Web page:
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1 – 10 of 110
Article
Publication date: 11 October 2021

Kimberly W. O'Connor, Kimberly S. McDonald, Brandon T. McDaniel and Gordon B. Schmidt

The purpose of this exploratory study is to examine individual perceptions about the impact that social media use has on career satisfaction and perceived career benefits. We…

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Abstract

Purpose

The purpose of this exploratory study is to examine individual perceptions about the impact that social media use has on career satisfaction and perceived career benefits. We examined whether informal online learning through “typical” types of social media behaviors (e.g. liking a post or messaging another user) and “networking” types of social media behaviors (e.g. endorsing another user, writing recommendations, going “live,” or looking for a job) impacted career-related perceptions.

Design/methodology/approach

In this study, we analyzed Amazon Mechanical Turk survey data gathered from adult participants (n = 475). We focused our inquiry specifically on two social media sites, Facebook and LinkedIn. We asked participants about their social media use and behaviors, as well as their perceptions of career satisfaction and career benefits related to social media.

Findings

We found that both typical and networking types of social media behaviors positively predicted the “knowing whom” career competency (defined as career relevant networks and contacts that individuals use to develop their careers) and career satisfaction. Only networking behaviors were positively associated with perceived career benefits of social media use. We further found that LinkedIn users’ career satisfaction was lower compared to non-LinkedIn users.

Originality/value

This study adds to the small, but growing body of career research focusing on social capital and social media. Our results suggest that informal online learning via social media may have a positive impact on employees’ career-related perceptions.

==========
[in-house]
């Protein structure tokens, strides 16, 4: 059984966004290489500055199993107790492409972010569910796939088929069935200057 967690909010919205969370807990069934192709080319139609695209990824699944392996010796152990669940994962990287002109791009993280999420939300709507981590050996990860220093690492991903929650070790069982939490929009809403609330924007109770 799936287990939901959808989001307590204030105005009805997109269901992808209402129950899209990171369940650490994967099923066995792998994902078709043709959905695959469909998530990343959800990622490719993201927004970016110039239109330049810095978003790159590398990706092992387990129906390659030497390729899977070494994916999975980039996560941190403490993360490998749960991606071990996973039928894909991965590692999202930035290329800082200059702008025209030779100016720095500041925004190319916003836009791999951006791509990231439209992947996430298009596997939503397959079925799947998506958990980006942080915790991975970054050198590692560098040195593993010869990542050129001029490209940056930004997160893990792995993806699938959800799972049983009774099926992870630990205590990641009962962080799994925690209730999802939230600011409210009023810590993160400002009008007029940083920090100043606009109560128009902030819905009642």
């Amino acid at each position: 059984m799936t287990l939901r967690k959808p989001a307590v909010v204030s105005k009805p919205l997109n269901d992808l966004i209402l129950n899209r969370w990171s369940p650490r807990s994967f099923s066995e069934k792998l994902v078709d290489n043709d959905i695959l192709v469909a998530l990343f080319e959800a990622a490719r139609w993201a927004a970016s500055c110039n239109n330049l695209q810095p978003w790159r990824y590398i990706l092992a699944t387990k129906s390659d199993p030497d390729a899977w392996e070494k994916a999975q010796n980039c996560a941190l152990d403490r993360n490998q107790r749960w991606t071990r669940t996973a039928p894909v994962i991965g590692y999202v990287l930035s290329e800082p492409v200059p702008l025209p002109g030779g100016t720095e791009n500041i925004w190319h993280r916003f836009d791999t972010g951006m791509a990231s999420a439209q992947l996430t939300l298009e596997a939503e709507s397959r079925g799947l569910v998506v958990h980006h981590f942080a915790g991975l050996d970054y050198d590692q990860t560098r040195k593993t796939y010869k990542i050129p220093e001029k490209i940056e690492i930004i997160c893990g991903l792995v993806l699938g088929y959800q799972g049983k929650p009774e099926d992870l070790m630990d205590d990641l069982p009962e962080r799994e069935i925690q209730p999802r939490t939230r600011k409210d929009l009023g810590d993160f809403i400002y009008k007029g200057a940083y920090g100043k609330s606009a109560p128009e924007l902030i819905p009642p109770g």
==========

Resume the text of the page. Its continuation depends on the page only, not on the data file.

Details

Development and Learning in Organizations: An International Journal, vol. 36 no. 5
Type: Research Article
ISSN: 1477-7282

Keywords

Article
Publication date: 1 December 2002

Kimberly S. McDonald, Linda M. Hite and Brad Gilbreath

This qualitative exploratory study investigated the career development experiences, concerns, and interests of hourly employees. The study, conducted in the USA, focused on…

611

Abstract

This qualitative exploratory study investigated the career development experiences, concerns, and interests of hourly employees. The study, conducted in the USA, focused on satisfaction with work and careers and the potential role of career development activities in enhancing work life. Results revealed a range of needs and perspectives regarding career development and reinforced the importance of conducting further studies with this key population. While workplace research typically has highlighted managers and executives, hourly employees are essential to organizational output. Therefore organizations are urged to devote more attention to the career development of these often‐overlooked employees.

Details

Career Development International, vol. 7 no. 7
Type: Research Article
ISSN: 1362-0436

Keywords

Article
Publication date: 1 May 1995

Linda M. Hite and Kimberly S. McDonald

Although the proportion of women entering management has increasedgreatly in the last two decades, their subsequent promotion intoexecutive positions has not materialized…

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Abstract

Although the proportion of women entering management has increased greatly in the last two decades, their subsequent promotion into executive positions has not materialized. Explores how management development training may impede women′s progress. Examines factors that may hinder women′s opportunities to advance into upper management (and, consequently, to contribute to the success of their organizations). Also looks at research on gender issues in the academic classroom and how this literature relates to management development training. Discusses implications and recommendations to consider when training and developing women managers and provides an agenda for further research on potential gender bias in managerial training and development opportunities.

Details

Journal of Management Development, vol. 14 no. 4
Type: Research Article
ISSN: 0262-1711

Keywords

Book part
Publication date: 6 May 2015

Melissa Mosley Wetzel, James V. Hoffman and Beth Maloch

Our purpose in this chapter is to present a model of coaching used in a preservice elementary teacher preparation program that relies on video as a mentoring tool. We call this…

Abstract

Purpose

Our purpose in this chapter is to present a model of coaching used in a preservice elementary teacher preparation program that relies on video as a mentoring tool. We call this tool RCA, or Retrospective Coaching Analysis, and it is based on Goodman’s (1996) work on Retrospective Miscue Analysis. We also provide examples of how cooperating teachers used videos to identify important moments of practice to elicit reflection with their preservice teachers.

Methodology/approach

We collected video recordings of cooperating teacher/preservice teacher pairs engaging in mentoring conversations using videos of preservice teachers’ practice.

Findings